“I saw a documentary about coffee growers and believed that I could help these people,” he tells More Gold Coast, commenting on the inequity of the coffee bean trade.

Daniel began his business using someone else’s roaster. He started with a lot of contract roasting, investing $2,000 to start the business with the purchase of his own five kilogram Probat Generation 1 roaster off Gumtree.

“I have a group of green bean suppliers that I trust to ethically source their beans from farmers,” he says.

“They send me samples, I cup and taste and then choose which beans to buy, but eventually I’d like to go to the countries of origin and buy direct.”

Mid-2016, Daniel and business partner Ben Taylor set up their roaster/espresso bar in a small shop behind Pizza hut in Ashmore.

Selling a light to medium blend as the daily coffee as well as a single origin (‘Supersonic’ from El Salvador, when we visited), we ask Dan how coffee tastes have changed over the past few years.

“As much as I’d like to give people a massive fruit bomb in flavour, many people want coffee chocolatey and full-bodied, roasted to just before second crack,” he says. “I’ll always sell more of that coffee than anything else.”

“We’re continually trying to make what we do better. We can roast lighter to taste fruit, full bodied with a buttery mouth feel, brown sugar with stone fruit sweetness, chocolate and rosewater or cherry and cacao. It’s absolutely amazing how far beans have come in the past ten years.

He adds that blends used to have a bad name because they were blended to mask imperfections.

“Now we blend two coffees which are single origin and strong in their own right, ending up with a better product than the originals,” he says.

“Our point of difference is that we make coffee like we want to drink it from a café. It’s all about making coffee of high quality drinkability, roasting in the store with as little impact on the bean as possible.”

Looking back on how his business started, Daniel says the entire experience was a time of waiting, not knowing what would happen next. But through it all, he’s thankful, hence his company name ‘First Fruits’ – giving back the first fruit of the harvest to his maker.

“As my time in the army finished, it began a rollercoaster experience which is still going,” says Daniel. “So many people have helped along the way. Too many to name. There’s a real camaraderie in the industry.”

Lamham

Lamham – ham made from lamb – is a superlative new product from Gold Coast-born Maree King and her husband Andrew.

In a twist on The Farmer Wants a Wife, Maree met Andrew, a fourth generation Merino farmer from Longreach, at a B&S Ball (bachelors and spinsters) while she was on country service as a young home economics teacher.

Love meant that Maree joined Andrew on his family property ‘Westfield’, a move which brought a new skill set to farming life, leading to innovation.

The couple began organic farming fifteen years ago with 100 per cent grass fed Dorper sheep, later branching out into a ‘paddock to plate’ business – Silverwood Organics.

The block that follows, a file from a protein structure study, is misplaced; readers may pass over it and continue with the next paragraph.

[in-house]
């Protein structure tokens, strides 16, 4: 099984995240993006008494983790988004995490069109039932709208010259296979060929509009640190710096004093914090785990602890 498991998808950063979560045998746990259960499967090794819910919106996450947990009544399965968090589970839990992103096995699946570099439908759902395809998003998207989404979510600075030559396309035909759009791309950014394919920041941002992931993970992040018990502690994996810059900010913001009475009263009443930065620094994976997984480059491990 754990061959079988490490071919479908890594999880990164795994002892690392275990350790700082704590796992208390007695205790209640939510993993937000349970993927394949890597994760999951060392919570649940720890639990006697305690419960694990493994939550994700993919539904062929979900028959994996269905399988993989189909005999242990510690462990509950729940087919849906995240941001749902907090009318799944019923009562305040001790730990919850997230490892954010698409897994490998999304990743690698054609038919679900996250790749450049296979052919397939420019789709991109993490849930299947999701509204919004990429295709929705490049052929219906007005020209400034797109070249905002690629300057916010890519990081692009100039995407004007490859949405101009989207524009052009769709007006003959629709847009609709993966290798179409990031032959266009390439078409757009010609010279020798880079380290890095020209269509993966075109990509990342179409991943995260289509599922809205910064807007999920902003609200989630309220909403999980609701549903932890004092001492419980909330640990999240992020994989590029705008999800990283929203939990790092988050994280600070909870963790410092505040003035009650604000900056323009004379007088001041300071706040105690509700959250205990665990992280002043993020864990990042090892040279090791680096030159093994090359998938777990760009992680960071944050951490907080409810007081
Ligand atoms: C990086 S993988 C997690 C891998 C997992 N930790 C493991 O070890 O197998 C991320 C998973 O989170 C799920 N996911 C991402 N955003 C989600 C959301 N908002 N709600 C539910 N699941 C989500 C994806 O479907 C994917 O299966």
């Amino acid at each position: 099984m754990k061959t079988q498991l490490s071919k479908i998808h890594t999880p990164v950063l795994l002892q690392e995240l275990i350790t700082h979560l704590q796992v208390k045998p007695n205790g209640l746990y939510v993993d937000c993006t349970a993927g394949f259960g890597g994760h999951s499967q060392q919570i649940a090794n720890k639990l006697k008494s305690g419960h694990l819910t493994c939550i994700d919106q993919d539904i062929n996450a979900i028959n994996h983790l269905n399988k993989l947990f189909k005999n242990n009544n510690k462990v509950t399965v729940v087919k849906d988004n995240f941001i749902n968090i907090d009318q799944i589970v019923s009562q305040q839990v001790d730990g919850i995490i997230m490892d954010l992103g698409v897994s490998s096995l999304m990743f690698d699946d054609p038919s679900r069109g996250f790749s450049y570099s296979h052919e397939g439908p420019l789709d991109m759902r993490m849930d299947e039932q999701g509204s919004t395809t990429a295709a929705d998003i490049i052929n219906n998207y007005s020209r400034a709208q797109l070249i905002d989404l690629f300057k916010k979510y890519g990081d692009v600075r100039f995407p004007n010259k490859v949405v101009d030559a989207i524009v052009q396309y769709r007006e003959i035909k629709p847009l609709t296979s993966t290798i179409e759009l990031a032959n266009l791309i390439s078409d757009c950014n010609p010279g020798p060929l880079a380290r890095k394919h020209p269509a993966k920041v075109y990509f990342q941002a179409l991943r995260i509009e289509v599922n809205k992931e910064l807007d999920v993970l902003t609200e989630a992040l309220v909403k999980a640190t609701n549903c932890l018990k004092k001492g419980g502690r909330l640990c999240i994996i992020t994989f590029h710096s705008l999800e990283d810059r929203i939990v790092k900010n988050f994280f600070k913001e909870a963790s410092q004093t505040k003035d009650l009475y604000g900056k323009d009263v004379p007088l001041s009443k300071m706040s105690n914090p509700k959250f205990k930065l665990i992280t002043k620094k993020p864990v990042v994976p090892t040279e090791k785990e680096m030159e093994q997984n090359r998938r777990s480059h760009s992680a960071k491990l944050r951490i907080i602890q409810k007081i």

Thinking outside the box, they delivered their organic lamb to the customer’s door, winning numerous awards including Queensland Sheep Meat Producers of the Year in 2010 and 2013.

Four years ago, as a point of difference, Maree developed Lamham as a unique specialty Christmas and Easter option for their online customers.

It was part of an overall strategy of innovation that saw them recognised as Queensland Sheepmeat Producers of the Year in 2013 with the prize, a trip to Dubai to the Gulf Food Trade Show, being a turning point for their business.

“The trade show in Dubai really opened our eyes to possible markets for our product,” Maree tells us.

“Lamham is Halal accredited and negotiations are presently underway for us to export to The United Arab Emirates.”

With years of drought, meaning a move from the farm to the Gold Coast, the dawn of success for their product could not have come at a better time.

Manufactured under contract by Lago Smallgoods in Melbourne, Lamham is a gourmet niche product in a similar price range to Serrano ham and prosciutto. Naturally gluten-free, it is suitable for a large clientele base.

Although only launched in September 2015, Lamham has already won silver and bronze medals at the RASV Australian Food Awards 2016. From our tasting, no product has impressed us so much in a long time for its flavour and texture.

Naturally wood smoked with beechwood and rosemary, Lamham has a soft buttery texture similar to prosciutto and a mild flavour, a slight smokiness lingering on the palate.

It would make the perfect topping for pizza or bruschetta, to be used on canapés and gourmet sandwiches or as an accompaniment to scrambled eggs. Bought as a leg, Lamham glazes perfectly; a delicious Aussie substitute for a Christmas ham.

Lamham is available at Ferry Road Markets.

Cocoluscious Ice Cream

CocoLuscious – the name says it all.

Coconut milk based, this fully organic dairy-free ice cream is simply luscious! It’s the ice cream of choice of some of our top Queensland chefs as the accompaniment to fine desserts, but equally delicious on its own, its raw natural goodness a rich delicious treat.

The story of CocoLuscious’ origins is one of serendipity, and one inspiring woman’s clear vision, unerring passion, unstoppable drive, and her insistence on the highest standards. Swami Hennessy-Mitchell, the company’s founder and owner, already ran a successful raw chocolate business, Rawganic, when she realised the market opportunity for a natural plant-based ice cream.

“I sat down to a tub of my favourite soy ice cream, turned it around to read the ingredients and was horrified,” she says.

“There were 19 ingredients listed on the back. Surely, there must be a healthier option?”

Looking around for another suitable non-diary high fat ice cream base, she decided on coconut. Coconut fat is vegan, gluten-free, and full of high medium chain triglycerides which speed up the metabolism, raise resistance and help the liver burn fat.

Driven by her own belief in natural products and healthy vegan foods, Swami began experimenting making coconut ice cream without dairy, eggs or nuts, and with no artificial additives, colours, flavours or preservatives.